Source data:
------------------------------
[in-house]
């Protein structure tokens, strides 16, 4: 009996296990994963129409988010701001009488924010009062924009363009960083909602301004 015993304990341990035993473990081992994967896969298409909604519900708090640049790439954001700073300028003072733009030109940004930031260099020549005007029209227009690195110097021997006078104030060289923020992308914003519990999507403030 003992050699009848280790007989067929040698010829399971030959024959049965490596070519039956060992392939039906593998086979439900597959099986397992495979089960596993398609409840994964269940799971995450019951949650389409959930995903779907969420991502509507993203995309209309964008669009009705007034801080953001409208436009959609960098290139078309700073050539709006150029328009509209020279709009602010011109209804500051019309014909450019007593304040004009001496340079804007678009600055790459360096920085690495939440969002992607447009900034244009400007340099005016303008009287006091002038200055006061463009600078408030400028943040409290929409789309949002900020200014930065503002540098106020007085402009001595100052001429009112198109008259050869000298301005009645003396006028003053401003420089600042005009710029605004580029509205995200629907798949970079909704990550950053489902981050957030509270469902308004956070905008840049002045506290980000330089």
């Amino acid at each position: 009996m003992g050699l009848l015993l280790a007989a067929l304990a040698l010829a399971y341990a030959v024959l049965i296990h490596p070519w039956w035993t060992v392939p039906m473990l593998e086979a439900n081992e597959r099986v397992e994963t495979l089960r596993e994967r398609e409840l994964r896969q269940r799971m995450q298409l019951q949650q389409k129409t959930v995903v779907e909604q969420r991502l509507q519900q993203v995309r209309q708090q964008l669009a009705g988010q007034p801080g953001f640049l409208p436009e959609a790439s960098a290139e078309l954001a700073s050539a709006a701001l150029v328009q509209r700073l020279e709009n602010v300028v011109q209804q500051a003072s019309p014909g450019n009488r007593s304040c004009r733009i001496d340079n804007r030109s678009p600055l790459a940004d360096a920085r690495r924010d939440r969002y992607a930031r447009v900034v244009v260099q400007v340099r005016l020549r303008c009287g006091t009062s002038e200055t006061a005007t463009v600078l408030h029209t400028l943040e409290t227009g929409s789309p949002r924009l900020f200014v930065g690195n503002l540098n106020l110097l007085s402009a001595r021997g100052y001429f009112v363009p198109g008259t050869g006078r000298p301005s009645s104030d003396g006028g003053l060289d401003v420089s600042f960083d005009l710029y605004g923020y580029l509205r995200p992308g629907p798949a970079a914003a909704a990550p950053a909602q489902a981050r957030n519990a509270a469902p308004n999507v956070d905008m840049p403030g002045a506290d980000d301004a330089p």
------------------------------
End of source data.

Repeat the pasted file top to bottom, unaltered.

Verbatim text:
[in-house]
């Protein structure tokens, strides 16, 4: 009996296990994963129409988010701001009488924010009062924009363009960083909602301004 015993304990341990035993473990081992994967896969298409909604519900708090640049790439954001700073300028003072733009030109940004930031260099020549005007029209227009690195110097021997006078104030060289923020992308914003519990999507403030 003992050699009848280790007989067929040698010829399971030959024959049965490596070519039956060992392939039906593998086979439900597959099986397992495979089960596993398609409840994964269940799971995450019951949650389409959930995903779907969420991502509507993203995309209309964008669009009705007034801080953001409208436009959609960098290139078309700073050539709006150029328009509209020279709009602010011109209804500051019309014909450019007593304040004009001496340079804007678009600055790459360096920085690495939440969002992607447009900034244009400007340099005016303008009287006091002038200055006061463009600078408030400028943040409290929409789309949002900020200014930065503002540098106020007085402009001595100052001429009112198109008259050869000298301005009645003396006028003053401003420089600042005009710029605004580029509205995200629907798949970079909704990550950053489902981050957030509270469902308004956070905008840049002045506290980000330089």
């Amino acid at each position: 009996m003992g050699l009848l015993l280790a007989a067929l304990a040698l010829a399971y341990a030959v024959l049965i296990h490596p070519w039956w035993t060992v392939p039906m473990l593998e086979a439900n081992e597959r099986v397992e994963t495979l089960r596993e994967r398609e409840l994964r896969q269940r799971m995450q298409l019951q949650q389409k129409t959930v995903v779907e909604q969420r991502l509507q519900q993203v995309r209309q708090q964008l669009a009705g988010q007034p801080g953001f640049l409208p436009e959609a790439s960098a290139e078309l954001a700073s050539a709006a701001l150029v328009q509209r700073l020279e709009n602010v300028v011109q209804q500051a003072s019309p014909g450019n009488r007593s304040c004009r733009i001496d340079n804007r030109s678009p600055l790459a940004d360096a920085r690495r924010d939440r969002y992607a930031r447009v900034v244009v260099q400007v340099r005016l020549r303008c009287g006091t009062s002038e200055t006061a005007t463009v600078l408030h029209t400028l943040e409290t227009g929409s789309p949002r924009l900020f200014v930065g690195n503002l540098n106020l110097l007085s402009a001595r021997g100052y001429f009112v363009p198109g008259t050869g006078r000298p301005s009645s104030d003396g006028g003053l060289d401003v420089s600042f960083d005009l710029y605004g923020y580029l509205r995200p992308g629907p798949a970079a914003a909704a990550p950053a909602q489902a981050r957030n519990a509270a469902p308004n999507v956070d905008m840049p403030g002045a506290d980000d301004a330089p």